That question recurred to me as I viewed the speech on my office television. My invitation to the event, held at the State Department, had been lost in the embassy’s email—fortunately—for I, alone among the ambassadors present, could not have clapped. Instead, I watched as the president praised the bin Laden operation and pledged to support Middle East democracy, and then devoted a full quarter  of his remarks to the peace process. Obama reiterated his belief that the status quo was not sustainable, that the Palestinians living west of the Jordan  would eventually outnumber  the Jews, and that “technology will make it harder for Israel to defend itself.” He called for the resumption of talks on security and territory as well as efforts to find a “fair and just” solution to the Jerusalem and refugee issues. But then, at last, came the long-dreaded sentence: “We believe the borders of Israel and Palestine should be based on the 1967 lines with mutually agreed swaps.”

The Internet headlines instantly flashed: Obama endorses the ’67 borders. The rest of the speech, intended to be one of the most memorable of his term, was roundly ignored. The Palestinian Authority, joined by the Quartet, applauded the 1967 reference, and Republicans condemned it as “throwing Israel under the bus.” But the most vehement response came from Netanyahu.  Speaking about his scheduled meeting with Obama the following day, Netanyahu said that he would “expect” the president to reaffirm that Israel would never return to the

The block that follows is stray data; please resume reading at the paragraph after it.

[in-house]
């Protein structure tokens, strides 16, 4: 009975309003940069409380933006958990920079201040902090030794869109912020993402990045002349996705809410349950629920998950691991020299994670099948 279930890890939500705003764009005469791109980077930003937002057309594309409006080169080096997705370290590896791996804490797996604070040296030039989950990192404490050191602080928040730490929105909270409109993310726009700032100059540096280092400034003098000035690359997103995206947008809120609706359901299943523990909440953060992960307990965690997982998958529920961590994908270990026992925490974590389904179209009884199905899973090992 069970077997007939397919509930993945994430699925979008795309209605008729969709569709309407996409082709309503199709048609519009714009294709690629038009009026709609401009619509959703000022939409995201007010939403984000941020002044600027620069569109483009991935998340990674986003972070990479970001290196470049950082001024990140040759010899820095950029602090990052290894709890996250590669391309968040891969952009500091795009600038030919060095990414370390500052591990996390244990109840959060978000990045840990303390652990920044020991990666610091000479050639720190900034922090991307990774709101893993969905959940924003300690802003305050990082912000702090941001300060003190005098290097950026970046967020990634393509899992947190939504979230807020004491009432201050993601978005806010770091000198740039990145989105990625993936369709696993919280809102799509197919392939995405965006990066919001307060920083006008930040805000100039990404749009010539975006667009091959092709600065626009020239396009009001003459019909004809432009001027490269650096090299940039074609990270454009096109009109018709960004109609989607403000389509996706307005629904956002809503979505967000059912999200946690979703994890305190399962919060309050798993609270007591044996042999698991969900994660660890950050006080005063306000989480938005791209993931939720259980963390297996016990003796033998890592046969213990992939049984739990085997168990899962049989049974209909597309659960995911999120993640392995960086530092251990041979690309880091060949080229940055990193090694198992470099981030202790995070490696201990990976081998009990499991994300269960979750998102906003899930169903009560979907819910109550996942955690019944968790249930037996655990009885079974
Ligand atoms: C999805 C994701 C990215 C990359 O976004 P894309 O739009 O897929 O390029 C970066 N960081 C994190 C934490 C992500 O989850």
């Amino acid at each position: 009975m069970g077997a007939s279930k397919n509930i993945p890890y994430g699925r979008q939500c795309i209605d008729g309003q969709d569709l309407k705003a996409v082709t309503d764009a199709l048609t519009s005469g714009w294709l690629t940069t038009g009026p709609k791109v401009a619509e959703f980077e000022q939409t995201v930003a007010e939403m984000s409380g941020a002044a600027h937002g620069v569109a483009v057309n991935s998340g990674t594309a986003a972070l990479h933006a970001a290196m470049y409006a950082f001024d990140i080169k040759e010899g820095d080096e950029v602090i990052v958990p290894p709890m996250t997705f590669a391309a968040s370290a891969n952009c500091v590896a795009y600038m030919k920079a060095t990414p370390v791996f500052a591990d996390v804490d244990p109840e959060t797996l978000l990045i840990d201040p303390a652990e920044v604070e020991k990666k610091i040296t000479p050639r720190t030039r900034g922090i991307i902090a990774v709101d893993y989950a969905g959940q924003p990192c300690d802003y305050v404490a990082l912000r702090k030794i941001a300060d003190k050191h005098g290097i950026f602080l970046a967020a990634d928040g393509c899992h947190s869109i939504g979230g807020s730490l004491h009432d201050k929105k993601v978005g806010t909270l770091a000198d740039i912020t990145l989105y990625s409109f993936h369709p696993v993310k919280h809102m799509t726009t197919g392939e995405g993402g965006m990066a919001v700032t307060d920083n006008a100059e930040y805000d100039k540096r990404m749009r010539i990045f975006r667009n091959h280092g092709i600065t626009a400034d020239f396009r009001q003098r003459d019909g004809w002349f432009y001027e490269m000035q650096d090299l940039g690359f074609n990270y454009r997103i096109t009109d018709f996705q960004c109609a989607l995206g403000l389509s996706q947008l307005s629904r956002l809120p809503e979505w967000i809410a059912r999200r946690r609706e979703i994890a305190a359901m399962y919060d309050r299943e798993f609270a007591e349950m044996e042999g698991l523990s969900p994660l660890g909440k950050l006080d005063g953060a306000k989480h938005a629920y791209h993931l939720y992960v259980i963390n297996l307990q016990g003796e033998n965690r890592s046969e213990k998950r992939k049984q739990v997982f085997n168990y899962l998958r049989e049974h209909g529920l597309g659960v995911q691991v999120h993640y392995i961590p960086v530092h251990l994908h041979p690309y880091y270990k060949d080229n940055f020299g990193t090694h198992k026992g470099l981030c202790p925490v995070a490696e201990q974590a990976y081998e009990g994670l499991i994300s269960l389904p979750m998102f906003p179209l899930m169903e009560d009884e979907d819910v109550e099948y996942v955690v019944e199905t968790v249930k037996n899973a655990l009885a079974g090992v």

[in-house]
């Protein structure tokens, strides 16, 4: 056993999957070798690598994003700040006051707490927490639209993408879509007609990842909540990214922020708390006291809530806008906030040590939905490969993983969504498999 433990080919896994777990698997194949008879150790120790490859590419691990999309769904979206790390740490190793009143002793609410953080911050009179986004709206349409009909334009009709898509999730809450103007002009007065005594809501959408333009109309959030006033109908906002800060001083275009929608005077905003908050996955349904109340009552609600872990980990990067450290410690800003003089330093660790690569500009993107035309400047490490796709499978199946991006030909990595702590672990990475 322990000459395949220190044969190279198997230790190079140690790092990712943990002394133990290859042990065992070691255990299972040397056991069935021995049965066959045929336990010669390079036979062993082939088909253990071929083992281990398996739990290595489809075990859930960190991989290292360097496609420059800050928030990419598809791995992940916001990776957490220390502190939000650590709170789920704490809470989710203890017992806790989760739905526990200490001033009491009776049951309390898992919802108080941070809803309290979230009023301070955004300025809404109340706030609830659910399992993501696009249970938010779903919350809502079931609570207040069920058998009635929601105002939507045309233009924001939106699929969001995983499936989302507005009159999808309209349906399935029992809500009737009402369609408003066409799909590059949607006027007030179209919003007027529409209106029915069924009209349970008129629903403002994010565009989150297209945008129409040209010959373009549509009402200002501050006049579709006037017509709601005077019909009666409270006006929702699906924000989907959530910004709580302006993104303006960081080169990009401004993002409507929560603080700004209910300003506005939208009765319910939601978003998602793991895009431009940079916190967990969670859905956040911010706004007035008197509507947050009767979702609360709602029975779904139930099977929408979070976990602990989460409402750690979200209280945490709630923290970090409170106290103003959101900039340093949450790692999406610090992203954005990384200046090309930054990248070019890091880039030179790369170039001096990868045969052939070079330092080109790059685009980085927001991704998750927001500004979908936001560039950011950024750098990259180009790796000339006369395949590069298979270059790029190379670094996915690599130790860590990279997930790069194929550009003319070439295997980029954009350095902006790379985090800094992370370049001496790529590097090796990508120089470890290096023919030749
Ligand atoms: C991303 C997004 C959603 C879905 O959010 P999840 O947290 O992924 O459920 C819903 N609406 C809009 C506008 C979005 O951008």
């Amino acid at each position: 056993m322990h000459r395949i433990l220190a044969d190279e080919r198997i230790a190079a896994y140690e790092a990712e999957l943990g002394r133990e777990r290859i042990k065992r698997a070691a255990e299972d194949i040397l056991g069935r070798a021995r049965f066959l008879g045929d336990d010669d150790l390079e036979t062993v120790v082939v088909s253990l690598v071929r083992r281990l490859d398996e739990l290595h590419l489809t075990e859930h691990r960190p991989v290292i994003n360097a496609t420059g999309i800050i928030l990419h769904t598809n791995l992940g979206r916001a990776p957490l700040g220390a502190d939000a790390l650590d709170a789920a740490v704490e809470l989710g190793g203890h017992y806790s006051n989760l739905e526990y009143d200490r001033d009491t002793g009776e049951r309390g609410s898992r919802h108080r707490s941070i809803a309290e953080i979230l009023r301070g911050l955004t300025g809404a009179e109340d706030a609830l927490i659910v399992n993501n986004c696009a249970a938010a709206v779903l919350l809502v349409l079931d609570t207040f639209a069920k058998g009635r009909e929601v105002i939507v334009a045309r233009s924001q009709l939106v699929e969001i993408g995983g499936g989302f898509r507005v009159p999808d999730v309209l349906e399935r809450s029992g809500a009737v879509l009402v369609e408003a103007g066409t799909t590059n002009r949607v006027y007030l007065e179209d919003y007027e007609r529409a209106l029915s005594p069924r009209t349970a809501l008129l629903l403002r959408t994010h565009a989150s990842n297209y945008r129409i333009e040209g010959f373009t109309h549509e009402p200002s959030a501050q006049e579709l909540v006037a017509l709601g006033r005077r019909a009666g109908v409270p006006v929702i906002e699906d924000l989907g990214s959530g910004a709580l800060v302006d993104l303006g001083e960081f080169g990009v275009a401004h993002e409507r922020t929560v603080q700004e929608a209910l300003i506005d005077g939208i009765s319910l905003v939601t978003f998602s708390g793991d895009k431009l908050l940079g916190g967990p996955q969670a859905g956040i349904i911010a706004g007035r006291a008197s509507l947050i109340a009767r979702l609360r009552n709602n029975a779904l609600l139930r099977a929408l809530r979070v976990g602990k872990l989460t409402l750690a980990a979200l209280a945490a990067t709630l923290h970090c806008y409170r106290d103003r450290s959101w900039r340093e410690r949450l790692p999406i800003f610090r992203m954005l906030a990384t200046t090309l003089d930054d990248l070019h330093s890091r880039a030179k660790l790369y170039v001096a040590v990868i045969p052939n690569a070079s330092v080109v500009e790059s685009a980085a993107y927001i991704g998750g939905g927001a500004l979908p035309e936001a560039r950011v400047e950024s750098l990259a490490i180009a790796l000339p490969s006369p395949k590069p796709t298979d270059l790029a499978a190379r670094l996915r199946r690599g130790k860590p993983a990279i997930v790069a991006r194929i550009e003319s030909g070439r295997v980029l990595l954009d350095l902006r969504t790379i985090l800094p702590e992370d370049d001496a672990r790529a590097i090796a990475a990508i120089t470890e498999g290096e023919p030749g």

1967 lines, that Israeli forces would remain in the Jordan Valley, and that Palestinian refugees would not be resettled in Israel. “The Palestinians . . . must recognize Israel as the nation state of the Jewish people, and any peace agreement with them must end all claims against Israel,” Netanyahu said expectantly. And I expected sparks.